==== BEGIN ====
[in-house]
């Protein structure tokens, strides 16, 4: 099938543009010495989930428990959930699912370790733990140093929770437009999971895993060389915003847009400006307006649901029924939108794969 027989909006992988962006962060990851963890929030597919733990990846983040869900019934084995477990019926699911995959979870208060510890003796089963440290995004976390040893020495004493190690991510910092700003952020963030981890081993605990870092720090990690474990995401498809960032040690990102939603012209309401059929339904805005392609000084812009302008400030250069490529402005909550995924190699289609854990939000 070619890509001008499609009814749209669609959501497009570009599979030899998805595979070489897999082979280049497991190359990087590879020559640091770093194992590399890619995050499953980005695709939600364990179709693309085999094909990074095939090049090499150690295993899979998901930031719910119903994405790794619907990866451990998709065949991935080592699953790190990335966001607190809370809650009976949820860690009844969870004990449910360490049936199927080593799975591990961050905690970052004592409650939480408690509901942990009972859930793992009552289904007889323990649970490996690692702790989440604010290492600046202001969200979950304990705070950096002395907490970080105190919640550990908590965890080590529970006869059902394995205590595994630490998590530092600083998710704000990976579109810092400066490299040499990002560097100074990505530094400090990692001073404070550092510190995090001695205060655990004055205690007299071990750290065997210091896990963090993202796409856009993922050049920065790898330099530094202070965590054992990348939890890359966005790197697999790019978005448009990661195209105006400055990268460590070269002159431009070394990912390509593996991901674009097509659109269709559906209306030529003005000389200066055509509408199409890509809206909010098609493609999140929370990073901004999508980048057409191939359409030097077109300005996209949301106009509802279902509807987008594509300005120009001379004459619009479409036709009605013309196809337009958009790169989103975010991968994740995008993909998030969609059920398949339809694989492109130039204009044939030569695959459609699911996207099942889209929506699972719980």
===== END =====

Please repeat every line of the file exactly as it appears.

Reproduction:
[in-house]
């Protein structure tokens, strides 16, 4: 099938543009010495989930428990959930699912370790733990140093929770437009999971895993060389915003847009400006307006649901029924939108794969 027989909006992988962006962060990851963890929030597919733990990846983040869900019934084995477990019926699911995959979870208060510890003796089963440290995004976390040893020495004493190690991510910092700003952020963030981890081993605990870092720090990690474990995401498809960032040690990102939603012209309401059929339904805005392609000084812009302008400030250069490529402005909550995924190699289609854990939000 070619890509001008499609009814749209669609959501497009570009599979030899998805595979070489897999082979280049497991190359990087590879020559640091770093194992590399890619995050499953980005695709939600364990179709693309085999094909990074095939090049090499150690295993899979998901930031719910119903994405790794619907990866451990998709065949991935080592699953790190990335966001607190809370809650009976949820860690009844969870004990449910360490049936199927080593799975591990961050905690970052004592409650939480408690509901942990009972859930793992009552289904007889323990649970490996690692702790989440604010290492600046202001969200979950304990705070950096002395907490970080105190919640550990908590965890080590529970006869059902394995205590595994630490998590530092600083998710704000990976579109810092400066490299040499990002560097100074990505530094400090990692001073404070550092510190995090001695205060655990004055205690007299071990750290065997210091896990963090993202796409856009993922050049920065790898330099530094202070965590054992990348939890890359966005790197697999790019978005448009990661195209105006400055990268460590070269002159431009070394990912390509593996991901674009097509659109269709559906209306030529003005000389200066055509509408199409890509809206909010098609493609999140929370990073901004999508980048057409191939359409030097077109300005996209949301106009509802279902509807987008594509300005120009001379004459619009479409036709009605013309196809337009958009790169989103975010991968994740995008993909998030969609059920398949339809694989492109130039204009044939030569695959459609699911996207099942889209929506699972719980």